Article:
Image: BBC Panorama - Britain's Puppy Dealers Exposed
We do a lot of work on issues that arise from puppy farms (puppy mills). Puppy farming is a miserable business. If you’re not familiar with it it’s essentially the battery farming of dogs to produce puppies for sale. Dogs in puppy farms are often confined to very small enclosures for most of the day, they are provided with little exercise and stimulation and all they do is breed litter after litter. It’s a truly depressing existence.
In many respects puppy farming is no different to other kinds of intensive farming where animals are treated as commodities, where welfare is not priority and making money is. And before the puppy farmers pipe up about how it’s not in their interests to ignore welfare – there is a big difference between keeping animals just physically healthy enough to be economically productive, and keeping animals healthy and happy.
Puppy farming is crappy for the dogs. But it’s also hugely problematic in a lot of other ways – there are environmental problems, there are public health problems, there are issues that arise because of the poor socialisation of the dogs and the stress of the environments they are bred in, and poor ownership screening procedures which place pressure on rescues and pounds. It’s just a thoroughly unnecessary and horrible industry.
Puppy farming in Ireland
So here’s the thing puppy farming in Ireland is legal and it’s supposed to be controlled by two pieces of legislation – the Dog Breeding Establishment Act and the Guidelines that go along with this. Lots of the ancillary activities that relate to puppy farming – planning legislation, environmental legislation, advertising standards etc are also meant to control the effects of this industry. But what we are routinely seeing is poor enforcement of the legislation, widespread lack of compliance with the law – and very little is being done about this.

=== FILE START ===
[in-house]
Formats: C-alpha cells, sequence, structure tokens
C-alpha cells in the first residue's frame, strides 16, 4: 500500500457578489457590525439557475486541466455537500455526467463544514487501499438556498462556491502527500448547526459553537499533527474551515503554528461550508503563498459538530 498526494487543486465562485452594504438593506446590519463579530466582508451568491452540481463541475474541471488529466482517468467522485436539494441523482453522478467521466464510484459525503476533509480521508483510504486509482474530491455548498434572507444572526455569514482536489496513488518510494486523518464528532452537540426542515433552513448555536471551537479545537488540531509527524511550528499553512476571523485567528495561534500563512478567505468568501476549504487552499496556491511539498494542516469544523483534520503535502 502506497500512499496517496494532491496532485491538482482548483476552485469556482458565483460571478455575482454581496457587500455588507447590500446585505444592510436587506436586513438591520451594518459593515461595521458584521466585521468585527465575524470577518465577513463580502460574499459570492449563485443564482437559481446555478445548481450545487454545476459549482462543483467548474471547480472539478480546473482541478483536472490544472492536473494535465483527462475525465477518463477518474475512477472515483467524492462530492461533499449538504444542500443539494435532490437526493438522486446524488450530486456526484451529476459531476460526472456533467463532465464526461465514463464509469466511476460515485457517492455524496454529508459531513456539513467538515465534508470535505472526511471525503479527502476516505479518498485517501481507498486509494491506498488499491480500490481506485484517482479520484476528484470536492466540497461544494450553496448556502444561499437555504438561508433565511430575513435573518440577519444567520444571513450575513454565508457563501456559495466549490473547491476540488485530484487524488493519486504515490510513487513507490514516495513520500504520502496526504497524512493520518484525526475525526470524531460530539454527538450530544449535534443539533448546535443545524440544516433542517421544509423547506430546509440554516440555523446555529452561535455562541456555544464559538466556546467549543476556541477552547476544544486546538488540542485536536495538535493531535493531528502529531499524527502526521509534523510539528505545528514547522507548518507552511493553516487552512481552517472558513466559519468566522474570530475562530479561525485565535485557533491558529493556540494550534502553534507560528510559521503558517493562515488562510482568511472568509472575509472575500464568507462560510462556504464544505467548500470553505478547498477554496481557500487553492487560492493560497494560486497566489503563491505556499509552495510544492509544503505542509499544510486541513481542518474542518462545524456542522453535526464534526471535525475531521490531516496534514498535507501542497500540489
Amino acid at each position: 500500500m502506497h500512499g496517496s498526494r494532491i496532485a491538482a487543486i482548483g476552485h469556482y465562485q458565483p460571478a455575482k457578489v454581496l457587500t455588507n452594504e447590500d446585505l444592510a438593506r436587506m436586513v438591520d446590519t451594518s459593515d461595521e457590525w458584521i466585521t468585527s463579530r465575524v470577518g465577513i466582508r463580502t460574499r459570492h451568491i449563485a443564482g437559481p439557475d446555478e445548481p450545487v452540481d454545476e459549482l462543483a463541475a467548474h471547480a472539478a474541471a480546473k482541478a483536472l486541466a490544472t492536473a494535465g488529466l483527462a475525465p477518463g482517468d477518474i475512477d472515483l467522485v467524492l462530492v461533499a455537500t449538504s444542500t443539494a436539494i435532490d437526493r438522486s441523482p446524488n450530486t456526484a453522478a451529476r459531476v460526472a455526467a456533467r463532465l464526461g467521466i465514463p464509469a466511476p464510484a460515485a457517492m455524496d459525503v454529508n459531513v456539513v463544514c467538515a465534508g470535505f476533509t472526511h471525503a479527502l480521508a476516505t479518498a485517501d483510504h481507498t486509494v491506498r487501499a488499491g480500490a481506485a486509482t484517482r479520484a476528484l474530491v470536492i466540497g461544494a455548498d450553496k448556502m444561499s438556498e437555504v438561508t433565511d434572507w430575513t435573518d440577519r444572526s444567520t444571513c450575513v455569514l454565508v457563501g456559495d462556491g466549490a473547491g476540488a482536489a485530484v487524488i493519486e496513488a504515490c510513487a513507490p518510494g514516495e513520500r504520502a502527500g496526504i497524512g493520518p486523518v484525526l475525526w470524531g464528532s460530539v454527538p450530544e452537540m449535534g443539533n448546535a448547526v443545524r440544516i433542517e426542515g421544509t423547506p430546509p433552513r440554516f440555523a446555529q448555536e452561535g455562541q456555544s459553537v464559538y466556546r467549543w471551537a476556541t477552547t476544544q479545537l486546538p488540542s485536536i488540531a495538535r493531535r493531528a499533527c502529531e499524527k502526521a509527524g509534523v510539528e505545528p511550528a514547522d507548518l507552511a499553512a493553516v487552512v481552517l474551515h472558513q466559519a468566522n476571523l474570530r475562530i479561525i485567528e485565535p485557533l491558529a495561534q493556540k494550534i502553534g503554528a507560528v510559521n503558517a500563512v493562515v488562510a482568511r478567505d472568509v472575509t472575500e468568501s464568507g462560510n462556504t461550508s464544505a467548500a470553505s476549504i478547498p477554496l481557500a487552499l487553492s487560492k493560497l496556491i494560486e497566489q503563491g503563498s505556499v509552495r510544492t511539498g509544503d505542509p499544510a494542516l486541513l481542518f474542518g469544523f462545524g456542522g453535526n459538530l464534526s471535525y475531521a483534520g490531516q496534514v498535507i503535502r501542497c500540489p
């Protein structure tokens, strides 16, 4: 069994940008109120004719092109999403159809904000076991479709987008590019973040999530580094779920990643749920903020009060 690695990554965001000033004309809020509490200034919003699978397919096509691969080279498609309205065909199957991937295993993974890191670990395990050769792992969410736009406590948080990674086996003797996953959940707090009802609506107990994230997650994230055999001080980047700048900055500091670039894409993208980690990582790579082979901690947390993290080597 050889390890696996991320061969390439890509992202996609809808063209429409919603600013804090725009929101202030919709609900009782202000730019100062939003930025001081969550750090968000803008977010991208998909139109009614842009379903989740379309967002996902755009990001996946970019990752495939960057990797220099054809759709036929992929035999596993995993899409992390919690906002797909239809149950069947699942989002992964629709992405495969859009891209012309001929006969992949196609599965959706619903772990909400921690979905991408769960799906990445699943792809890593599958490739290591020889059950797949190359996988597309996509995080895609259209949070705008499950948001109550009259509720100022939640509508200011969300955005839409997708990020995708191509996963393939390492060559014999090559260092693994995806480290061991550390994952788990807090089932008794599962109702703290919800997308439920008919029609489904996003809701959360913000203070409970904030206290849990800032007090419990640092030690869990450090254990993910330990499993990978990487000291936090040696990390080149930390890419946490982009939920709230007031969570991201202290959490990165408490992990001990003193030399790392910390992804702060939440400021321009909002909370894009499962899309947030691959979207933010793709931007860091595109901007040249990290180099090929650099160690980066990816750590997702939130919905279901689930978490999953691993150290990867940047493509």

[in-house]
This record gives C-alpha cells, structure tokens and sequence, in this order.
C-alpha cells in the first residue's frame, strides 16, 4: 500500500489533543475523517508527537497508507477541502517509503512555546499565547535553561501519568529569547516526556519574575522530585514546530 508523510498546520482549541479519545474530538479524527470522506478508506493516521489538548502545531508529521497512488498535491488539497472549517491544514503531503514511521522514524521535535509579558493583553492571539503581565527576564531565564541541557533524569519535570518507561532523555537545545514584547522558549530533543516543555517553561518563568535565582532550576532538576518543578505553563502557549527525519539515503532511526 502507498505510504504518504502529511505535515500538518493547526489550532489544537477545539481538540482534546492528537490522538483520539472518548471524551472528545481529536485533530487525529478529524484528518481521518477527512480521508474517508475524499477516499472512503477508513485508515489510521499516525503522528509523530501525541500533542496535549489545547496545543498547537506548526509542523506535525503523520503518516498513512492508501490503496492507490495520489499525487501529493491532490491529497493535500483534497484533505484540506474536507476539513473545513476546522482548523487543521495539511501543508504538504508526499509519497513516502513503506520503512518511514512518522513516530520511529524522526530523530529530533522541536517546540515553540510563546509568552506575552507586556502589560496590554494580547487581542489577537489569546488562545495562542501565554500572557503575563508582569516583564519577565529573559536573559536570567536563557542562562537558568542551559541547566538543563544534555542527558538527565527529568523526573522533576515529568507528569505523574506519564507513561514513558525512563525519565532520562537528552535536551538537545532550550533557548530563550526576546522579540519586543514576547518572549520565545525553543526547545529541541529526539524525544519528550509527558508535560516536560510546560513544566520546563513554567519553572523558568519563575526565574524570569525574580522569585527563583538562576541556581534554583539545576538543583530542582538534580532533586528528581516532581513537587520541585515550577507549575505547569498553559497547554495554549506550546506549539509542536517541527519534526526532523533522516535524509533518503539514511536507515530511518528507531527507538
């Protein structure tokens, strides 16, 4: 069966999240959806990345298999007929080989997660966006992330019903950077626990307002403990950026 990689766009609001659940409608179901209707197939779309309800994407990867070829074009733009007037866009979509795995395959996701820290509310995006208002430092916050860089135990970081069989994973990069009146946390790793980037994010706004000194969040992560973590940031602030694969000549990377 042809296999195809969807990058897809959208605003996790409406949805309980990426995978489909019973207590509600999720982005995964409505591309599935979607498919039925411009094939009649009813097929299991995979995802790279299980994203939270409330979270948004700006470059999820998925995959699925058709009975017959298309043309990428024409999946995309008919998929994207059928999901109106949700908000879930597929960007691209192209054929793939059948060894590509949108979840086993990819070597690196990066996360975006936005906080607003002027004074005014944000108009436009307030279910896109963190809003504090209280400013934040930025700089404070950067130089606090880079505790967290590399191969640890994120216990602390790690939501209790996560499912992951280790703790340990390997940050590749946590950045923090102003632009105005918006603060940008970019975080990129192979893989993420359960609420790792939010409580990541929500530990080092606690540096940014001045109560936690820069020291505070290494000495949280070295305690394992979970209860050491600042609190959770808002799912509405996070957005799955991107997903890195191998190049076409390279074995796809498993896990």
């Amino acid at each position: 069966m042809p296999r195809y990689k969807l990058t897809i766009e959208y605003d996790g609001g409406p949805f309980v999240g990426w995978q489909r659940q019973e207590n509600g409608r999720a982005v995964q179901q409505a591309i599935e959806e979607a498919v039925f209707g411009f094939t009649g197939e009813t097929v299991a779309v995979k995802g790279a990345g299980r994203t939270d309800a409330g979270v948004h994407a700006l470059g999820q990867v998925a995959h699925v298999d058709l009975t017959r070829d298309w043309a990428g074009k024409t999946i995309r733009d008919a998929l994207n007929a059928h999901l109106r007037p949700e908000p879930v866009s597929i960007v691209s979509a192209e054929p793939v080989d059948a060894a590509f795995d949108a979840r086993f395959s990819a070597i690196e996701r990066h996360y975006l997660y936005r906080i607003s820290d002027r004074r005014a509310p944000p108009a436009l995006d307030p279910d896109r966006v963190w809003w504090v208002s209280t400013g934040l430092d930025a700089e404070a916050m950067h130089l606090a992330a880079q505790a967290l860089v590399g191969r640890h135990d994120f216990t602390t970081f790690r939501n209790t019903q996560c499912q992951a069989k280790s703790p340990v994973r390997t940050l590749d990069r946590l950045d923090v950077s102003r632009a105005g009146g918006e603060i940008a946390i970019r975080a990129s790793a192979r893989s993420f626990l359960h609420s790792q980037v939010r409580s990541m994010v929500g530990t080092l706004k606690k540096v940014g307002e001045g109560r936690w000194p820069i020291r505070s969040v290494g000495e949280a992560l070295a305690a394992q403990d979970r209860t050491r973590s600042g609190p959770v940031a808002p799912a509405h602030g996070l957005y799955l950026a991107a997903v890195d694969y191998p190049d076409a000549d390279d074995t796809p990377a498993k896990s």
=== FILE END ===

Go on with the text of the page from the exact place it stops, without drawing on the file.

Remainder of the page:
You might be wondering why is this the case? Good question. It’s something we have been digging into for years now and have found that there are a host of reasons why- and we will be writing about these. But that’s not in any way to suggest we think the position is OK or that we are accepting of the current state of affairs. Quite the opposite - In fact we think the situation is a terrible indictment of those in positions of authority and we want to challenge why they are being so feckless. We think there is value in pursing these issue, not just for dogs, not just for the environment, but because we think it can also improve matters in animal industries more generally. This is because the issues that we see arise in relation to puppy farming, are not isolated to puppy farming – we think they are likely to be symptomatic of broader issues with the approach of government institutions to animal industries.
Some of the issues that we are going to cover under this heading include the poor enforcement of animal welfare laws, the broken freedom of information process, issues around the regulation of the veterinary profession, problems inherent in the processing of planning applications in respect of facilities housing animals… (of course there will be more).